Georgia Nuclear Power Plant begins splitting atoms for the first time

ATLANTA (AP) — A nuclear power plant in Georgia has begun splitting atoms in one of its two new reactors, Georgia Power said Monday, marking a major step toward commercial operation of the first new nuclear reactors built from scratch in decades in the United States is built. .

The unit of the Atlanta-based Southern Co. said operators achieved self-sustaining nuclear fission at Plant Vogtle’s reactor, southeast of Augusta. That provides the intense heat that will be used to produce steam and spin turbines to generate electricity.

A third and a fourth reactor were approved for construction at Vogtle in 2009 by the Georgia Public Service Commission, with the third reactor expected to begin generating power in 2016. The company now says Unit 3 could become commercially operational in May or June.

Unit 4 is expected to become commercially operational sometime between November and March 2024.

The cost of the third and fourth reactors was originally planned to be $14 billion. The reactors would now cost more than $30 billion. That excludes $3.68 billion that original contractor Westinghouse paid to owners after it filed for bankruptcy, bringing total expenses to more than $34 billion.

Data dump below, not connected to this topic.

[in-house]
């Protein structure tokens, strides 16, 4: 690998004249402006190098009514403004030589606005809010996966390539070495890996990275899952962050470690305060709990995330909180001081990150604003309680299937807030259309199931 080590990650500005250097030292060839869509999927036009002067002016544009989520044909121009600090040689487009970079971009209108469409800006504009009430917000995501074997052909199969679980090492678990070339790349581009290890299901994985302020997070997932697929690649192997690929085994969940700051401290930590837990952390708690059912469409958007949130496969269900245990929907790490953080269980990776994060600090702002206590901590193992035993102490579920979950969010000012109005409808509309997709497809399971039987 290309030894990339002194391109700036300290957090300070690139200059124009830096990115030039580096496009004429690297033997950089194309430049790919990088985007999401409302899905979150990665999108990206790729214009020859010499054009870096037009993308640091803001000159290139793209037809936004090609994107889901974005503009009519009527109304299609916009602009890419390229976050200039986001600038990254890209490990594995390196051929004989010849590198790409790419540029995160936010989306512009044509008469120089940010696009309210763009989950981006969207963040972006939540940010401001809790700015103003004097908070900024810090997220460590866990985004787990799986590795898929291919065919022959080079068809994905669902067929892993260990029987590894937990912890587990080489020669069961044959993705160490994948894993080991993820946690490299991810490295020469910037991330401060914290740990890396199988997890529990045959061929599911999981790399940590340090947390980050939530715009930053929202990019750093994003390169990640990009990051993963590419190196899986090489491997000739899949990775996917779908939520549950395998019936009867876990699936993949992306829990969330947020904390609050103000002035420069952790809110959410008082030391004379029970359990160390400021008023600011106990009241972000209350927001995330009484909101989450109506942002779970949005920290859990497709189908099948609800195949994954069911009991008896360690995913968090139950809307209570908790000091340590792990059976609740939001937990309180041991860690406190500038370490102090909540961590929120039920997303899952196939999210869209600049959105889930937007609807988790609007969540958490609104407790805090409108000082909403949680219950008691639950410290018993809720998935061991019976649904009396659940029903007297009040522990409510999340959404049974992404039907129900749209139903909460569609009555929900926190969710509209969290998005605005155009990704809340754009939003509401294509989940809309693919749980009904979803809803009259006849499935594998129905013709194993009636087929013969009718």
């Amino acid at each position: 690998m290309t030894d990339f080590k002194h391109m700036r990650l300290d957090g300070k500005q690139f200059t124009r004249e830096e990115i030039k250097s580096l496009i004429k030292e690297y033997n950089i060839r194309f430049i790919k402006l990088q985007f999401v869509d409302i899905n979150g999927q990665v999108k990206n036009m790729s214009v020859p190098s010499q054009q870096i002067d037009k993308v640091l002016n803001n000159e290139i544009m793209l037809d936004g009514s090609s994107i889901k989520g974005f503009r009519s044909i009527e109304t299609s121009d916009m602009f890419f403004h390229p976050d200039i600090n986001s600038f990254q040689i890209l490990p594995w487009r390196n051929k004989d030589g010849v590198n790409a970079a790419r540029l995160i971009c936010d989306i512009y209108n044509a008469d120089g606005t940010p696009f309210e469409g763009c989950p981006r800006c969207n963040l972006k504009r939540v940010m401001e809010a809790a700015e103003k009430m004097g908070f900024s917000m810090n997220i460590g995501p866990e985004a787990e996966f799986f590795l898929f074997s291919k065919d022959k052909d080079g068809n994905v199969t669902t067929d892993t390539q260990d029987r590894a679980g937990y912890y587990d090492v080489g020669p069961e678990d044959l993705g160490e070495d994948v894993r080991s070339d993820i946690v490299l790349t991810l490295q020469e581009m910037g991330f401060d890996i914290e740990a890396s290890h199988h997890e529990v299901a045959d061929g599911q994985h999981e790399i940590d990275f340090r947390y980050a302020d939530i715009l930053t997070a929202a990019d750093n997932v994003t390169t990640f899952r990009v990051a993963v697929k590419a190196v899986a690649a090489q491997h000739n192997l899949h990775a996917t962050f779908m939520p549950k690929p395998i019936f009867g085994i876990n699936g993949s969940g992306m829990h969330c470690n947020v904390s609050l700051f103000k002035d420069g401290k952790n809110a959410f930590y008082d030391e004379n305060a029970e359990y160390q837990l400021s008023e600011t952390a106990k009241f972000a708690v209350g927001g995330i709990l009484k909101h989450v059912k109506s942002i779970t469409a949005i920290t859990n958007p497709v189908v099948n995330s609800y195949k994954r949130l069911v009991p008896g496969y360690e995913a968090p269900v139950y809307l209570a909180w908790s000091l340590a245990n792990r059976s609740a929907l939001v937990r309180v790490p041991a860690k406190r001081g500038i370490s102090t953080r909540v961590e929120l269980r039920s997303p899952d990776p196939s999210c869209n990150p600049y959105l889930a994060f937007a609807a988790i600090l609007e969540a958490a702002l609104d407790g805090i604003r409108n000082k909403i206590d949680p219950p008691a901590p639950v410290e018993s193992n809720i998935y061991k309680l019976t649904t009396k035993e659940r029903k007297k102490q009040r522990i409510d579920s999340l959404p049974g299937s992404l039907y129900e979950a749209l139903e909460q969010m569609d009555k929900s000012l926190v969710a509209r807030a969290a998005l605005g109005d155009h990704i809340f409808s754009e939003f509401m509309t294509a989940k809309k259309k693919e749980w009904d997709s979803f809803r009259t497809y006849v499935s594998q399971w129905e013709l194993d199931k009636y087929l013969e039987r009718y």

The latest set of delays at Unit 3 included a piping section of a critical backup cooling system that vibrated during start-up tests. Construction workers had failed to install the supports requested on blueprints. The company also said it needed to repair a slow-dripping valve and diagnose a problem related to water flow through the reactor’s coolant pumps.

Georgia Power said Unit 3 would continue start-up testing to demonstrate that the cooling system and steam supply system will operate in the intense heat and pressure a nuclear reactor creates. After that, operators must connect the reactor to the power grid and gradually run it at full power.

“We remain focused on bringing this unit safely online, fully addressing any issues and getting it right at every level,” Chris Womack, Georgia Power chairman, president and CEO, said in a written statement. “Reaching initial criticality is one of the last steps in the startup process and has required tremendous dedication and attention to detail from our teams.”

Georgia Power owns a minority of the two new reactors. The remaining shares are held by Oglethorpe Power Corp., the Municipal Electric Authority of Georgia and the City of Dalton. Oglethorpe and MEAG would sell power to cooperatives and municipal utilities throughout Georgia, as well as Jacksonville, Florida, and parts of Alabama and the Florida Panhandle.

Georgia Power’s 2.7 million customers are already paying a portion of the borrowing costs, and state regulators have approved a monthly rate increase of $3.78 per month once the third unit begins generating power. The elected Georgia Public Service Commission later decides who pays the rest of the costs.

Vogtle is the only nuclear power plant under construction in the United States. The costs and delays could deter other utilities from building such plants, even as they generate electricity without releasing climate-changing carbon emissions.


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